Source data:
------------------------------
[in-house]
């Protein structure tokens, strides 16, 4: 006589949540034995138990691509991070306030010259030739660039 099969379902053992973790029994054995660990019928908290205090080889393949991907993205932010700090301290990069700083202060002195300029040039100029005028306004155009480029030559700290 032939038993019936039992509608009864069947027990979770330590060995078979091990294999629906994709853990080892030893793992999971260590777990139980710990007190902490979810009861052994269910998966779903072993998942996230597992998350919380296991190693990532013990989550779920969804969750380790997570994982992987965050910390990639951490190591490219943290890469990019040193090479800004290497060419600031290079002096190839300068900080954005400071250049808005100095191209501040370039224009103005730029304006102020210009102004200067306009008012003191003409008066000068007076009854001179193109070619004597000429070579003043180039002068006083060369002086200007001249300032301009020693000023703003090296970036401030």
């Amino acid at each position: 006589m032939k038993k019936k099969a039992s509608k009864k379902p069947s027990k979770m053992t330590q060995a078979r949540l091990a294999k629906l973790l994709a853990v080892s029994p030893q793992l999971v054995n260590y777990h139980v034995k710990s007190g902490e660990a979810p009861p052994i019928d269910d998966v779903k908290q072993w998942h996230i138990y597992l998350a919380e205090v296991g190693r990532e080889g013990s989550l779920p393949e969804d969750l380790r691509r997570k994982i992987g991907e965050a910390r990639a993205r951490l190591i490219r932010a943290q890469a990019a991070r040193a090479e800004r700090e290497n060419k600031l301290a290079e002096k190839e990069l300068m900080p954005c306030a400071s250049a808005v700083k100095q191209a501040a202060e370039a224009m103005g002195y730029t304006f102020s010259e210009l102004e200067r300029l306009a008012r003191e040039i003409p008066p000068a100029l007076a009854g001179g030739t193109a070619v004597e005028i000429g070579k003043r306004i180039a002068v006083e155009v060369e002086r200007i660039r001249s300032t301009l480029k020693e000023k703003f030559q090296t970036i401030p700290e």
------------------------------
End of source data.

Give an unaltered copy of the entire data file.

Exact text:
[in-house]
């Protein structure tokens, strides 16, 4: 006589949540034995138990691509991070306030010259030739660039 099969379902053992973790029994054995660990019928908290205090080889393949991907993205932010700090301290990069700083202060002195300029040039100029005028306004155009480029030559700290 032939038993019936039992509608009864069947027990979770330590060995078979091990294999629906994709853990080892030893793992999971260590777990139980710990007190902490979810009861052994269910998966779903072993998942996230597992998350919380296991190693990532013990989550779920969804969750380790997570994982992987965050910390990639951490190591490219943290890469990019040193090479800004290497060419600031290079002096190839300068900080954005400071250049808005100095191209501040370039224009103005730029304006102020210009102004200067306009008012003191003409008066000068007076009854001179193109070619004597000429070579003043180039002068006083060369002086200007001249300032301009020693000023703003090296970036401030």
């Amino acid at each position: 006589m032939k038993k019936k099969a039992s509608k009864k379902p069947s027990k979770m053992t330590q060995a078979r949540l091990a294999k629906l973790l994709a853990v080892s029994p030893q793992l999971v054995n260590y777990h139980v034995k710990s007190g902490e660990a979810p009861p052994i019928d269910d998966v779903k908290q072993w998942h996230i138990y597992l998350a919380e205090v296991g190693r990532e080889g013990s989550l779920p393949e969804d969750l380790r691509r997570k994982i992987g991907e965050a910390r990639a993205r951490l190591i490219r932010a943290q890469a990019a991070r040193a090479e800004r700090e290497n060419k600031l301290a290079e002096k190839e990069l300068m900080p954005c306030a400071s250049a808005v700083k100095q191209a501040a202060e370039a224009m103005g002195y730029t304006f102020s010259e210009l102004e200067r300029l306009a008012r003191e040039i003409p008066p000068a100029l007076a009854g001179g030739t193109a070619v004597e005028i000429g070579k003043r306004i180039a002068v006083e155009v060369e002086r200007i660039r001249s300032t301009l480029k020693e000023k703003f030559q090296t970036i401030p700290e």